Page 1 of 1

To cut mast or not to cut - boat storage

PostPosted: Wed Mar 11, 2020 8:00 pm
by marcusg
Hi all,
With spring starting up again, I'm about ready to start working on my old Daysailer wannabe (Sailstar 17.) Other than a lot of sanding, expoxying, and re-painting, I have to decide what to do with the mast so I won't need my recently pregnant wife (and now nearby baby) to help me with the sketchy task of raising it by hand.

As I see it, I have three choices:

1. Cut the mast and use the hinge/tabernacle method, and then create some sort of tripod/pulley system so I can raise it on my own.
2. Keep the mast whole and imitate what Greenlake did with his mast-guide contraption.
3. Keep the mast whole and store it at the sailing club, already locked and loaded.

My question is: is #3 even a thing people do? I haven't yet talked much with the sailing club, and I feel shy about asking a stupid question. I know all that I'd want to commit to is a trailer space there, and I don't know if that's even safe/possible to leave the boat with the mast raised all the time in a trailer. Sure would be nice though...


Re: To cut mast or not to cut - boat storage

PostPosted: Wed Mar 11, 2020 10:33 pm
by GreenLake

it's easy to construct a tripod system that allows the use of the hinged mast sleeve setup. After pulling the mast up, if you simply let out the purchase, it would go down into the mast step. Lowering goes in reverse: first a pull up vertically, then you guide it to tip back as you let out the purchase. (I have built such a system, and intend to use it whenever back or shoulder problems don't allow me to do the same operation "freehand", that is, with just the sleeve).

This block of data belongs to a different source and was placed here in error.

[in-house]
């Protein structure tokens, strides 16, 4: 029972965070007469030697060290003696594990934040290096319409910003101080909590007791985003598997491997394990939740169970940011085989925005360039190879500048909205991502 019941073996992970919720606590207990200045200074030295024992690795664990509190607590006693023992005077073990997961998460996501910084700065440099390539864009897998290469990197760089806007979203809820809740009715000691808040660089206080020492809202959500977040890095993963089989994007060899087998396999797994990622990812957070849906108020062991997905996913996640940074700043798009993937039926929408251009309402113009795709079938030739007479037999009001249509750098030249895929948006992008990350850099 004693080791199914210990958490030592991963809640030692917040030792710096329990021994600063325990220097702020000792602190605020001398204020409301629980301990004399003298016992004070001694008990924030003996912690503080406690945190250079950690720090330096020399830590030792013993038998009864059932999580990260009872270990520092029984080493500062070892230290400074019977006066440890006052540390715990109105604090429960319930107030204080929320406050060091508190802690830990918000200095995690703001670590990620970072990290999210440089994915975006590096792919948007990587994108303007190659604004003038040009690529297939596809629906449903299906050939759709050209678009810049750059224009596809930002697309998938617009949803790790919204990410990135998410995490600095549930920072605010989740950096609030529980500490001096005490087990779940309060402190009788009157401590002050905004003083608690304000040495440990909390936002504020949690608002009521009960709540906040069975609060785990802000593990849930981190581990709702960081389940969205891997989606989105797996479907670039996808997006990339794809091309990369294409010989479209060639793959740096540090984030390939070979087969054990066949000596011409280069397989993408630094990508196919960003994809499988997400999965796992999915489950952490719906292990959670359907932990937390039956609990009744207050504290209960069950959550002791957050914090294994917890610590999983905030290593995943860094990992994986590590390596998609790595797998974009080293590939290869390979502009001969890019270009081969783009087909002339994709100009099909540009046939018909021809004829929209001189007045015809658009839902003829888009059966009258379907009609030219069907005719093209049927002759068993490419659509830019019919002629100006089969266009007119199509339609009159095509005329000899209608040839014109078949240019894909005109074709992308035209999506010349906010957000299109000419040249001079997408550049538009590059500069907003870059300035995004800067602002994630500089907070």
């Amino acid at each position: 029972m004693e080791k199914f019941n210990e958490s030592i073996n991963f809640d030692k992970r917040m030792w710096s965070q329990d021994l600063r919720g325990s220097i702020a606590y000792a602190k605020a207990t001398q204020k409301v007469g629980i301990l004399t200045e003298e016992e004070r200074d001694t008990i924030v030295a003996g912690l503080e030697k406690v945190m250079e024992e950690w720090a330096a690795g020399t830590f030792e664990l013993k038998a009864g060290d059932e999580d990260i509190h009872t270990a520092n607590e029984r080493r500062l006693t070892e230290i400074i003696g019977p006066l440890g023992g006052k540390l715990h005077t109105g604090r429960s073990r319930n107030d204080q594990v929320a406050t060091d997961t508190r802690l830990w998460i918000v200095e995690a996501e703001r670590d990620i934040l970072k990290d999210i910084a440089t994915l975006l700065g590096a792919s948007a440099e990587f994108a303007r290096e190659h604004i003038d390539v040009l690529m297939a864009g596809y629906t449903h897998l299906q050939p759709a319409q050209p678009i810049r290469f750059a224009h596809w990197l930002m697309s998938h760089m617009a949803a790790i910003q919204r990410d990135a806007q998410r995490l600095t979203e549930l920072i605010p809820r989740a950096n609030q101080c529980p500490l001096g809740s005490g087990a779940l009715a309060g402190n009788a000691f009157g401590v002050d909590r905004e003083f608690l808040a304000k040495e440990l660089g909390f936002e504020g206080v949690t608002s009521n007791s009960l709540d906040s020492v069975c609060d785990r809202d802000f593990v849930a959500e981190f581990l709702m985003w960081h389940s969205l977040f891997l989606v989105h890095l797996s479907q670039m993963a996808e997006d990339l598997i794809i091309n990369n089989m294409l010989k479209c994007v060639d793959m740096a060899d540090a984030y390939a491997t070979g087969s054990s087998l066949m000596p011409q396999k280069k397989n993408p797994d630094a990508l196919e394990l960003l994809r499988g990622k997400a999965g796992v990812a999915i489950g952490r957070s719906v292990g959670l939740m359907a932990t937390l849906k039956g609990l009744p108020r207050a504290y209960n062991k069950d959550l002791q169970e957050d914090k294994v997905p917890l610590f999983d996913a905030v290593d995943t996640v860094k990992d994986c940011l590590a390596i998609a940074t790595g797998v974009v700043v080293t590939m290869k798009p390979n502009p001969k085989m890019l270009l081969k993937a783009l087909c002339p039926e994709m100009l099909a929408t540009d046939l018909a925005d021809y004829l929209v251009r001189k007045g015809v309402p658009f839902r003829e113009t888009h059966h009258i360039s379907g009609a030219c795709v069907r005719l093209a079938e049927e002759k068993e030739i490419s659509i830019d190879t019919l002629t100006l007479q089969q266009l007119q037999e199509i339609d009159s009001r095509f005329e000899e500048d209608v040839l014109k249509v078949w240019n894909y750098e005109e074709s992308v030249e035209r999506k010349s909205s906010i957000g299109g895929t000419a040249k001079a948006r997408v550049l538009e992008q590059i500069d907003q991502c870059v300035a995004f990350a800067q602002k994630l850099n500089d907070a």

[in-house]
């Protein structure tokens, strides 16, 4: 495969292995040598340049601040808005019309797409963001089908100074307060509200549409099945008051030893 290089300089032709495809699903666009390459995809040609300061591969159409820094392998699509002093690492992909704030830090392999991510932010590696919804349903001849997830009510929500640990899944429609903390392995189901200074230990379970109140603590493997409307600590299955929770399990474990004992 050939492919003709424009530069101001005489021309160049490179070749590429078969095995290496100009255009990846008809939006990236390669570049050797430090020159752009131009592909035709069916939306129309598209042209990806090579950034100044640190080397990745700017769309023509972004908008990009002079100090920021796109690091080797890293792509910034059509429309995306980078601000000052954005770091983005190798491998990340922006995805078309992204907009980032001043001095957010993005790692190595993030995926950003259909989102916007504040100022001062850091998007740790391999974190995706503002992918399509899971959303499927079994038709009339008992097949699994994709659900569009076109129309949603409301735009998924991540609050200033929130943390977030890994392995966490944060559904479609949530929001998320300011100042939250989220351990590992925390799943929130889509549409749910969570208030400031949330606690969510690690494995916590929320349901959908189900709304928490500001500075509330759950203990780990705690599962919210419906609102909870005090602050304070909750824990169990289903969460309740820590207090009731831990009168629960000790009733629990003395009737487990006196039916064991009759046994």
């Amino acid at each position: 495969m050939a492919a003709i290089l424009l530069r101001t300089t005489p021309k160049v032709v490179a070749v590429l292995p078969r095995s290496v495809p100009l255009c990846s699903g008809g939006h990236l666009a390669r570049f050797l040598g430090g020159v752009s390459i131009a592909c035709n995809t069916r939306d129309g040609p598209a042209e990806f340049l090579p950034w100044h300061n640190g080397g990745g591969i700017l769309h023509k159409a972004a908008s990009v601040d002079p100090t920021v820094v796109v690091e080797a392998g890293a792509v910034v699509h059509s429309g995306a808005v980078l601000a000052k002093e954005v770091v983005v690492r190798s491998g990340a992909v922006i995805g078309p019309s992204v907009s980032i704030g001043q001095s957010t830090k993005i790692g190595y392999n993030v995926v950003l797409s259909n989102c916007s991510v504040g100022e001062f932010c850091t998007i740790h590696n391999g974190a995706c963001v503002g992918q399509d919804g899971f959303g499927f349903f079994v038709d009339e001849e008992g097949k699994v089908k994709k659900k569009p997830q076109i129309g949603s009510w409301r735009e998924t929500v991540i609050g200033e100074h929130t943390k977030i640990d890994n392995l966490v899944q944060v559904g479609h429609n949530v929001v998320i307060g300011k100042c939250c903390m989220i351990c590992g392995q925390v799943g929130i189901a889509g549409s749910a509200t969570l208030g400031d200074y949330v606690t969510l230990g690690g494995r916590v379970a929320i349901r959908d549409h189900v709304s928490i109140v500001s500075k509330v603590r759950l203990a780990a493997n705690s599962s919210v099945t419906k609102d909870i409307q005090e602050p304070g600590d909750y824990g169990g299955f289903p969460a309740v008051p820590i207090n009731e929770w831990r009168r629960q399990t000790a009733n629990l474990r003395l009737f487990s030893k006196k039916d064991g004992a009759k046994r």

The mast sleeve I have simply provides a temporary hinge for the mast foot, so the mast can tip up. It usually doesn't slide when loaded, so will only lower down when the mast is vertical.

The (small) downside of my system is that it wraps the bottom 8-10" of the mast (measured from the deck). Some cleats / blocks will have to be moved. Generally, I've found a workaround for all.

I'm not going to encourage you to cut your mast, because the boat can (will) sail better with it uncut. (If you trim it correctly to take advantage).

I know sailing clubs where people store dinghies (usually somewhat lighter ones) with mast up on either docks or slip trailers. This should be reasonably feasible, especially if the location is either a bit protected, or storm season is well defined so you can de-rig for that time.

Those are my 2 cents.